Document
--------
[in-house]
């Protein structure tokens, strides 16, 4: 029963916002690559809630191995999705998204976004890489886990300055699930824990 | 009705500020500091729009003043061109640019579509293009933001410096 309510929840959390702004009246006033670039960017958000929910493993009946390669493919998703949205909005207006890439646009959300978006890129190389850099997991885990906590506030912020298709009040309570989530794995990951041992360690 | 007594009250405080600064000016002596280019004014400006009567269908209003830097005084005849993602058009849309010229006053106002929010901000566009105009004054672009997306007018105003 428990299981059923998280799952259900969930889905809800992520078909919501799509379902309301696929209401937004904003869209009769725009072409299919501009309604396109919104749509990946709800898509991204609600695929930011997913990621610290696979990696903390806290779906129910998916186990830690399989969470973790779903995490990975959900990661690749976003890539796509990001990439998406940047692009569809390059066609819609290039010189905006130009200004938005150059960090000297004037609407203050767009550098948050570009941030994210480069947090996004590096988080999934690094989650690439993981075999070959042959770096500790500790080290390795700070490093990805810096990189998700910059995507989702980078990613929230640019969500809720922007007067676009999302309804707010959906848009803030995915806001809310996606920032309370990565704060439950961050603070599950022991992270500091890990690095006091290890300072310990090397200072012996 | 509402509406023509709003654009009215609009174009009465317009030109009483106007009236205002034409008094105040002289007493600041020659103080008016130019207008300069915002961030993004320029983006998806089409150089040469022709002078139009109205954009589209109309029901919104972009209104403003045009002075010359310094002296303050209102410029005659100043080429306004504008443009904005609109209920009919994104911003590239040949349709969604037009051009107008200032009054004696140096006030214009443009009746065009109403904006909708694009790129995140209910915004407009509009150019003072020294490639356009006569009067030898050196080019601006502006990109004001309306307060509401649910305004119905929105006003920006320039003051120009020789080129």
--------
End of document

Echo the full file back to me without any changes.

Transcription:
[in-house]
């Protein structure tokens, strides 16, 4: 029963916002690559809630191995999705998204976004890489886990300055699930824990 | 009705500020500091729009003043061109640019579509293009933001410096 309510929840959390702004009246006033670039960017958000929910493993009946390669493919998703949205909005207006890439646009959300978006890129190389850099997991885990906590506030912020298709009040309570989530794995990951041992360690 | 007594009250405080600064000016002596280019004014400006009567269908209003830097005084005849993602058009849309010229006053106002929010901000566009105009004054672009997306007018105003 428990299981059923998280799952259900969930889905809800992520078909919501799509379902309301696929209401937004904003869209009769725009072409299919501009309604396109919104749509990946709800898509991204609600695929930011997913990621610290696979990696903390806290779906129910998916186990830690399989969470973790779903995490990975959900990661690749976003890539796509990001990439998406940047692009569809390059066609819609290039010189905006130009200004938005150059960090000297004037609407203050767009550098948050570009941030994210480069947090996004590096988080999934690094989650690439993981075999070959042959770096500790500790080290390795700070490093990805810096990189998700910059995507989702980078990613929230640019969500809720922007007067676009999302309804707010959906848009803030995915806001809310996606920032309370990565704060439950961050603070599950022991992270500091890990690095006091290890300072310990090397200072012996 | 509402509406023509709003654009009215609009174009009465317009030109009483106007009236205002034409008094105040002289007493600041020659103080008016130019207008300069915002961030993004320029983006998806089409150089040469022709002078139009109205954009589209109309029901919104972009209104403003045009002075010359310094002296303050209102410029005659100043080429306004504008443009904005609109209920009919994104911003590239040949349709969604037009051009107008200032009054004696140096006030214009443009009746065009109403904006909708694009790129995140209910915004407009509009150019003072020294490639356009006569009067030898050196080019601006502006990109004001309306307060509401649910305004119905929105006003920006320039003051120009020789080129």